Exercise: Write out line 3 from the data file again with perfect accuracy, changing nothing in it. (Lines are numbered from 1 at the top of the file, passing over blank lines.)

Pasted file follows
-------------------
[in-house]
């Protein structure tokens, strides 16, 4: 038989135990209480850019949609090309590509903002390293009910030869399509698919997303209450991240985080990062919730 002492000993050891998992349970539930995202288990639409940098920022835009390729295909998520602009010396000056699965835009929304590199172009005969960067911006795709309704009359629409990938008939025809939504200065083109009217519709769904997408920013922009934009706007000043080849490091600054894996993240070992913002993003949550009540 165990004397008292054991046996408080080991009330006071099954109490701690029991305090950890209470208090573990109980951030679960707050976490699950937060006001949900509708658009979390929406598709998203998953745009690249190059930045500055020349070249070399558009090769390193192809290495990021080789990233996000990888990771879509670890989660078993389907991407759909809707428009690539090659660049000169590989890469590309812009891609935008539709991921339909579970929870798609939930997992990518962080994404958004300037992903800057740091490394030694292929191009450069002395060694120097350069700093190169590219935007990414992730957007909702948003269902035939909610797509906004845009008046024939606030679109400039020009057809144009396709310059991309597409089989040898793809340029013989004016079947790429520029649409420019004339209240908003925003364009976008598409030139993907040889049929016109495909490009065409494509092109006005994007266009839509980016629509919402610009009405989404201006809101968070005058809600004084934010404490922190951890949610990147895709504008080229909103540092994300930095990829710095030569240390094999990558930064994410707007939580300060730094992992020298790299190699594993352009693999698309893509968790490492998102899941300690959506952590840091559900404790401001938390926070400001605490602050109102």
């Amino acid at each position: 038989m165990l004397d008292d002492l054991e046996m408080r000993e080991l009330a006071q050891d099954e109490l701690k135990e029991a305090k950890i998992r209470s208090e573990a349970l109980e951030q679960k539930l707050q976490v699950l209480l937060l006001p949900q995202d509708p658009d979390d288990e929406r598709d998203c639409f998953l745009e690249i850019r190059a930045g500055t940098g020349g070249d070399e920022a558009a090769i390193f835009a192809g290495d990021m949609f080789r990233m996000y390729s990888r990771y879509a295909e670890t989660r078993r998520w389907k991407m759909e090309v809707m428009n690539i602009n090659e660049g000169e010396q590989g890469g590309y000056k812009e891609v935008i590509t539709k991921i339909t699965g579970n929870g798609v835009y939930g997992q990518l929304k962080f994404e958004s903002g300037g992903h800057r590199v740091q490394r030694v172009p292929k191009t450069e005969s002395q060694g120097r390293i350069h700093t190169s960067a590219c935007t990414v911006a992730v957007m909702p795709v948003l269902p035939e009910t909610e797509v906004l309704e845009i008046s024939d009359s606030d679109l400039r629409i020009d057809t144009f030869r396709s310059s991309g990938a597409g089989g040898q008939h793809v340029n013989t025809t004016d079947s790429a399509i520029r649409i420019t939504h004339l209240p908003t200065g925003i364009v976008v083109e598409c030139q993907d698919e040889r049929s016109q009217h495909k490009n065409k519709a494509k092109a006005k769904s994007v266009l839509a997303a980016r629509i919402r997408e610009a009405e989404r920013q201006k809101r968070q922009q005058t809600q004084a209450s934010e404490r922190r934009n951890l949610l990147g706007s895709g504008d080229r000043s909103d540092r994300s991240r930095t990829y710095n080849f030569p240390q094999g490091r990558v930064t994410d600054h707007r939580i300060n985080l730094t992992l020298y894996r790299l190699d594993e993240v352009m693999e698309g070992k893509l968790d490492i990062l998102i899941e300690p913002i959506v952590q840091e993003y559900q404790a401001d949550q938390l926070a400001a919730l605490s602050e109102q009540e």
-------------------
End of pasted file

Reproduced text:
């Amino acid at each position: 038989m165990l004397d008292d002492l054991e046996m408080r000993e080991l009330a006071q050891d099954e109490l701690k135990e029991a305090k950890i998992r209470s208090e573990a349970l109980e951030q679960k539930l707050q976490v699950l209480l937060l006001p949900q995202d509708p658009d979390d288990e929406r598709d998203c639409f998953l745009e690249i850019r190059a930045g500055t940098g020349g070249d070399e920022a558009a090769i390193f835009a192809g290495d990021m949609f080789r990233m996000y390729s990888r990771y879509a295909e670890t989660r078993r998520w389907k991407m759909e090309v809707m428009n690539i602009n090659e660049g000169e010396q590989g890469g590309y000056k812009e891609v935008i590509t539709k991921i339909t699965g579970n929870g798609v835009y939930g997992q990518l929304k962080f994404e958004s903002g300037g992903h800057r590199v740091q490394r030694v172009p292929k191009t450069e005969s002395q060694g120097r390293i350069h700093t190169s960067a590219c935007t990414v911006a992730v957007m909702p795709v948003l269902p035939e009910t909610e797509v906004l309704e845009i008046s024939d009359s606030d679109l400039r629409i020009d057809t144009f030869r396709s310059s991309g990938a597409g089989g040898q008939h793809v340029n013989t025809t004016d079947s790429a399509i520029r649409i420019t939504h004339l209240p908003t200065g925003i364009v976008v083109e598409c030139q993907d698919e040889r049929s016109q009217h495909k490009n065409k519709a494509k092109a006005k769904s994007v266009l839509a997303a980016r629509i919402r997408e610009a009405e989404r920013q201006k809101r968070q922009q005058t809600q004084a209450s934010e404490r922190r934009n951890l949610l990147g706007s895709g504008d080229r000043s909103d540092r994300s991240r930095t990829y710095n080849f030569p240390q094999g490091r990558v930064t994410d600054h707007r939580i300060n985080l730094t992992l020298y894996r790299l190699d594993e993240v352009m693999e698309g070992k893509l968790d490492i990062l998102i899941e300690p913002i959506v952590q840091e993003y559900q404790a401001d949550q938390l926070a400001a919730l605490s602050e109102q009540e």